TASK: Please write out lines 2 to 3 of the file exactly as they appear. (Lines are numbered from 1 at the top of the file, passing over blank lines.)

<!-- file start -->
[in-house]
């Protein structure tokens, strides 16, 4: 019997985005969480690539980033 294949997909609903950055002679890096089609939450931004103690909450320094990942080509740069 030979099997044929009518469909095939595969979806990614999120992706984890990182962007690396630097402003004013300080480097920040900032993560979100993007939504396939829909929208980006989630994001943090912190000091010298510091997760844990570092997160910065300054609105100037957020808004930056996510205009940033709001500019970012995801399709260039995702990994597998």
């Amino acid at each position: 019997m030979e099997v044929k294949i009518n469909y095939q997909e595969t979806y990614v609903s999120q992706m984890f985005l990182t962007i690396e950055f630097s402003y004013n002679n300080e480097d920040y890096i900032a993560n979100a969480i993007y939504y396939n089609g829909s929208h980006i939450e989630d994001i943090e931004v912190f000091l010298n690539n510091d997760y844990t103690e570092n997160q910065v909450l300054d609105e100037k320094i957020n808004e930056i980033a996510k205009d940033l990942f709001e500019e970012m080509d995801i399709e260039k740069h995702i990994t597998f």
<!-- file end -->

């Protein structure tokens, strides 16, 4: 019997985005969480690539980033 294949997909609903950055002679890096089609939450931004103690909450320094990942080509740069 030979099997044929009518469909095939595969979806990614999120992706984890990182962007690396630097402003004013300080480097920040900032993560979100993007939504396939829909929208980006989630994001943090912190000091010298510091997760844990570092997160910065300054609105100037957020808004930056996510205009940033709001500019970012995801399709260039995702990994597998």
């Amino acid at each position: 019997m030979e099997v044929k294949i009518n469909y095939q997909e595969t979806y990614v609903s999120q992706m984890f985005l990182t962007i690396e950055f630097s402003y004013n002679n300080e480097d920040y890096i900032a993560n979100a969480i993007y939504y396939n089609g829909s929208h980006i939450e989630d994001i943090e931004v912190f000091l010298n690539n510091d997760y844990t103690e570092n997160q910065v909450l300054d609105e100037k320094i957020n808004e930056i980033a996510k205009d940033l990942f709001e500019e970012m080509d995801i399709e260039k740069h995702i990994t597998f």